McConnell urges Senate to ‘wind down’ COVID policies

by mcardinal

Willie R. Tubbs, FISM News


With parts of Europe already relaxing restrictions and a growing number of Americans willing to return to normal as the threat of COVID appears to be subsiding, Senate Minority Leader Mitch McConnell took to the Senate floor Wednesday with a message: the emergency has to end.

In a lengthy speech, Sen. McConnell (R-Ky.) wondered aloud when enough would be enough.

“The virus appears to be heading endemic,” McConnell said. “Seventy percent of Americans agree with the statement, ‘it’s time we accept that COVID is here to stay, and we just need to get on with our lives.’ It is time for the state of emergency to wind down.”

In what might come as a shock to some, given the administration’s stance on mandates and state-level Democrats’ preference for stricter measures, McConnell received tacit endorsement from White House Press Secretary Jen Psaki.

“[The] president’s view is that we’re not going to live like this forever; we don’t want to live like this forever,” Psaki said in her Wednesday press briefing. “And our objective and our goal is on ending this pandemic as we know it today so we don’t have it — it is — so it’s not something that’s disrupting our daily lives.”

That McConnell found a sympathetic ear in the executive branch is not surprising. McConnell is both a longtime colleague of President Joe Biden and proponent of (voluntary) vaccination.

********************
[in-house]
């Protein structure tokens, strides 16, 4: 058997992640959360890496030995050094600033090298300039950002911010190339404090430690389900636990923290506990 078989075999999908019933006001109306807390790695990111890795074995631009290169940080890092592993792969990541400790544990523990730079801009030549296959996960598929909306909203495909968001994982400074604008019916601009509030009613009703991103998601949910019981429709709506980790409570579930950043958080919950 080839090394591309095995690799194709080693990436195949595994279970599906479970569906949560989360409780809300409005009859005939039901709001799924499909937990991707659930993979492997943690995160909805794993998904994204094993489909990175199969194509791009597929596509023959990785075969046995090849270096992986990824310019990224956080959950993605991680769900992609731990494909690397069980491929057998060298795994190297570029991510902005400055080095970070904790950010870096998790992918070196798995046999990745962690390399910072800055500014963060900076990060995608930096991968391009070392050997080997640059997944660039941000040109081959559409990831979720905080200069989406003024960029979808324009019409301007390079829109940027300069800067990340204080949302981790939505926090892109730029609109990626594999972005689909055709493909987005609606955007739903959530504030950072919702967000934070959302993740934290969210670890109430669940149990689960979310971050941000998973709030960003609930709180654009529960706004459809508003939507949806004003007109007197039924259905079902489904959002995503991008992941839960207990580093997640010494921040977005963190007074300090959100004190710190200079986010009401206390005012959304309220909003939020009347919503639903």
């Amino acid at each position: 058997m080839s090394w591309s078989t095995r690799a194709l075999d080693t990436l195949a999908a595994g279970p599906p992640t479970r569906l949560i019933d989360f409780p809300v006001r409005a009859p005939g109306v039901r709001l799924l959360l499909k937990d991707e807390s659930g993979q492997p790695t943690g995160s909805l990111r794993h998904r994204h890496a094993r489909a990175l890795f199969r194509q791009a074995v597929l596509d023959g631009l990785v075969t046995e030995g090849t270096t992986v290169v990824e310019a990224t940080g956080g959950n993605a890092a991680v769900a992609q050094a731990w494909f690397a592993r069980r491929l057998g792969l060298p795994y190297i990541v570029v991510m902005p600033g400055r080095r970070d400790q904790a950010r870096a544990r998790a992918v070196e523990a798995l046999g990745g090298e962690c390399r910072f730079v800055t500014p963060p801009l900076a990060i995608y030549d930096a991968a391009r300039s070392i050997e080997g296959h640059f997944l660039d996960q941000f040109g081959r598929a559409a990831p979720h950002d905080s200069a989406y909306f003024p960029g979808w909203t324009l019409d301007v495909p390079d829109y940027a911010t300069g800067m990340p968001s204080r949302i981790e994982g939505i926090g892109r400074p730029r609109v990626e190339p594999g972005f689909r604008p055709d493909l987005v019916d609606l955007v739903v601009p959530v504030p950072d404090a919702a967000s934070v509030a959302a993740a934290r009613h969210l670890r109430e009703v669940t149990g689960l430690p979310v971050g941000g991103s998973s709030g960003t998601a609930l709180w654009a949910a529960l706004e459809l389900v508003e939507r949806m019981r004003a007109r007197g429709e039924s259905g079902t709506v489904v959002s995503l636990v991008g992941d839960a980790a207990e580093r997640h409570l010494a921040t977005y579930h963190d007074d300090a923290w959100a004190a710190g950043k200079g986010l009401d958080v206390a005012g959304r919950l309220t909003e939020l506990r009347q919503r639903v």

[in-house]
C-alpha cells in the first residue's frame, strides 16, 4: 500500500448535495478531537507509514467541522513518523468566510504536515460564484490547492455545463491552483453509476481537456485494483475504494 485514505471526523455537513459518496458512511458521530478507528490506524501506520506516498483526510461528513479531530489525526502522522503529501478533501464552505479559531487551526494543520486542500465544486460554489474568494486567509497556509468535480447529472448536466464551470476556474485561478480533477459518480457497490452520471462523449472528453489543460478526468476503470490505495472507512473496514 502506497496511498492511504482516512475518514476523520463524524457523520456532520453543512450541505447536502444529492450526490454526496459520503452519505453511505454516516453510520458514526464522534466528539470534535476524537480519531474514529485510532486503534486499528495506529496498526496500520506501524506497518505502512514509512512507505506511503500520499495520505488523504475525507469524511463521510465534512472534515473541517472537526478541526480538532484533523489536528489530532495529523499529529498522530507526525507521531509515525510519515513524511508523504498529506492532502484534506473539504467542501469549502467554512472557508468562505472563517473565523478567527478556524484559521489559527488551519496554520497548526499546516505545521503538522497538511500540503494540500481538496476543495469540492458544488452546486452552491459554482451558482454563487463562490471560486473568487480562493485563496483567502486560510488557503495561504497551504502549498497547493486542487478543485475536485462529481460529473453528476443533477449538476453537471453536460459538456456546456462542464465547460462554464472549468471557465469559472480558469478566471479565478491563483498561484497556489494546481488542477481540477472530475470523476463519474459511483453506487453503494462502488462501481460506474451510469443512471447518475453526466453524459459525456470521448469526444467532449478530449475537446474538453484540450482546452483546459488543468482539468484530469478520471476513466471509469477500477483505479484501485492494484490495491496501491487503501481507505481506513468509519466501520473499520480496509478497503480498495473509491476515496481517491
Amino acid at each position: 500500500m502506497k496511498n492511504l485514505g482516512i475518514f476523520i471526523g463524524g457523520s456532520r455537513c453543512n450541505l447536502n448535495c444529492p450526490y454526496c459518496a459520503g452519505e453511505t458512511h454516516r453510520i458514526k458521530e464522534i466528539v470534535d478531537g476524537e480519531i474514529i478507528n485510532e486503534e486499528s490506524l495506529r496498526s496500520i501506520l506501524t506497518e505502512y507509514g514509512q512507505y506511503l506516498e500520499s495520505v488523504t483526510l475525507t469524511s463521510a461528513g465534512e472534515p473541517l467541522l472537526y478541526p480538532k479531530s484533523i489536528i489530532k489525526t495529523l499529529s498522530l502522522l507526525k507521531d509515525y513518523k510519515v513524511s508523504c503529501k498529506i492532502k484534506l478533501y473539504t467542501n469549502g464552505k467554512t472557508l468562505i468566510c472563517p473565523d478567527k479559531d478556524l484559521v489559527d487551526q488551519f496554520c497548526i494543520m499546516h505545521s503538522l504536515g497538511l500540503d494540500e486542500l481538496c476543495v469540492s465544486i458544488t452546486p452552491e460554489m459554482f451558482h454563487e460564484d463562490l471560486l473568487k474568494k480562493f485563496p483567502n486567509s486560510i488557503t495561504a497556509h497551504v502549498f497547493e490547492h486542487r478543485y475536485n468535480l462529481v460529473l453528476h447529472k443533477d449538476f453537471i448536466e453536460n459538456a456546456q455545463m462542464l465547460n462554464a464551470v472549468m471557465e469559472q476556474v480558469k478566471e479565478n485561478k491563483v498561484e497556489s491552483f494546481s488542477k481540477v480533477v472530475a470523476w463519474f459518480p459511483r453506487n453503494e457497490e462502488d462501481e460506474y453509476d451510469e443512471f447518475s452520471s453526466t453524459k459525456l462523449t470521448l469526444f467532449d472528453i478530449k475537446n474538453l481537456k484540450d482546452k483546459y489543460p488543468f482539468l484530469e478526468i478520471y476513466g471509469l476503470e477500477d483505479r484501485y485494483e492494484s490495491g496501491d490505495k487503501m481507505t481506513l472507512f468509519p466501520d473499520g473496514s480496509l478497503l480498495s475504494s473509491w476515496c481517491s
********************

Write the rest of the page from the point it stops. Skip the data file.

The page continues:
With the Biden administration largely being reduced to encouraging vaccinations after the majority of its mandates were shot down, McConnell’s desire to end restrictions was an opinion Biden’s staff could safely endorse.

“[We] understand the sentiment that I think he’s expressing, even if I haven’t seen the full context,” Psaki said. “We’re of course looking at, when the time comes, what it will mean to end the pandemic as we know it today.  But right now, what our focus is on is ensuring we’re implementing the tools that we know that work as we’re still continuing to fight the virus.”

In his speech, McConnell did not let Democrats off easy. He accused his political opponents of engendering an atmosphere in which people who wish to return to something resembling normalcy are treated as criminals.

“For goodness’ sake, nearly 60 percent of partisan Democrats told one survey they’d support placing unvaccinated people under a form of house arrest,” McConnell said. “A supermajority of Americans oppose that absurd idea, but most Democrats say they’d support it.”

McConnell restated his complaints about “heavy-handed mandates” and vaccine passports, especially given the comparatively milder nature of the Omicron variant:

Consider if this variant were its own separate virus that we were just meeting for the first time, without the scar tissue from the prior two years. Nobody would accept anywhere near this much disruption to fight the virus that we are actually facing now.

Democrats have seen a growing loss of supporters on the matter of COVID mandates and restrictions. Most recently, comedian Bill Maher evoked the anger of more ardently compliant celebrities, among them Whoopi Goldberg, when he announced he was “over” COVID and the “masked paranoid world” that had emerged in its wake.